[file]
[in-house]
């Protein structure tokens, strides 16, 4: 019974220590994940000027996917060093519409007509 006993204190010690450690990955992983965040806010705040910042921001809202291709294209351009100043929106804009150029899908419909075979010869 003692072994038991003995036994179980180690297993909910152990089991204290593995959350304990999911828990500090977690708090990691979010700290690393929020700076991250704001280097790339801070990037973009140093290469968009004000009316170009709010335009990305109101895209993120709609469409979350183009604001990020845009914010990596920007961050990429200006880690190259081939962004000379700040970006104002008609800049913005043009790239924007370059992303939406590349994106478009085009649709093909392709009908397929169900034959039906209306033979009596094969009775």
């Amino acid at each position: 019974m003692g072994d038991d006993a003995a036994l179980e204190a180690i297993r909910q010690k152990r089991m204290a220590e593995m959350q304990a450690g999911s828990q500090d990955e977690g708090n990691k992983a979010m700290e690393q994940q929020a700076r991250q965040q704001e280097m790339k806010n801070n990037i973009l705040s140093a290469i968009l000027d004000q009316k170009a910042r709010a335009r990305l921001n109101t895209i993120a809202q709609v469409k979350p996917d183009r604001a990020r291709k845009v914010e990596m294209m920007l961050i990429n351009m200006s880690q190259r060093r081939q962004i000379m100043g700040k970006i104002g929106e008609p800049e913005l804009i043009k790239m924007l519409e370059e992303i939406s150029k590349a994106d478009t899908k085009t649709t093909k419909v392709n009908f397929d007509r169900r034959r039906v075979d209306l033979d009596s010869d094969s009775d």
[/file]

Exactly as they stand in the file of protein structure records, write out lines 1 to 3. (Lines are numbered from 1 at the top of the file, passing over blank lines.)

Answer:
[in-house]
């Protein structure tokens, strides 16, 4: 019974220590994940000027996917060093519409007509 006993204190010690450690990955992983965040806010705040910042921001809202291709294209351009100043929106804009150029899908419909075979010869 003692072994038991003995036994179980180690297993909910152990089991204290593995959350304990999911828990500090977690708090990691979010700290690393929020700076991250704001280097790339801070990037973009140093290469968009004000009316170009709010335009990305109101895209993120709609469409979350183009604001990020845009914010990596920007961050990429200006880690190259081939962004000379700040970006104002008609800049913005043009790239924007370059992303939406590349994106478009085009649709093909392709009908397929169900034959039906209306033979009596094969009775």
């Amino acid at each position: 019974m003692g072994d038991d006993a003995a036994l179980e204190a180690i297993r909910q010690k152990r089991m204290a220590e593995m959350q304990a450690g999911s828990q500090d990955e977690g708090n990691k992983a979010m700290e690393q994940q929020a700076r991250q965040q704001e280097m790339k806010n801070n990037i973009l705040s140093a290469i968009l000027d004000q009316k170009a910042r709010a335009r990305l921001n109101t895209i993120a809202q709609v469409k979350p996917d183009r604001a990020r291709k845009v914010e990596m294209m920007l961050i990429n351009m200006s880690q190259r060093r081939q962004i000379m100043g700040k970006i104002g929106e008609p800049e913005l804009i043009k790239m924007l519409e370059e992303i939406s150029k590349a994106d478009t899908k085009t649709t093909k419909v392709n009908f397929d007509r169900r034959r039906v075979d209306l033979d009596s010869d094969s009775d």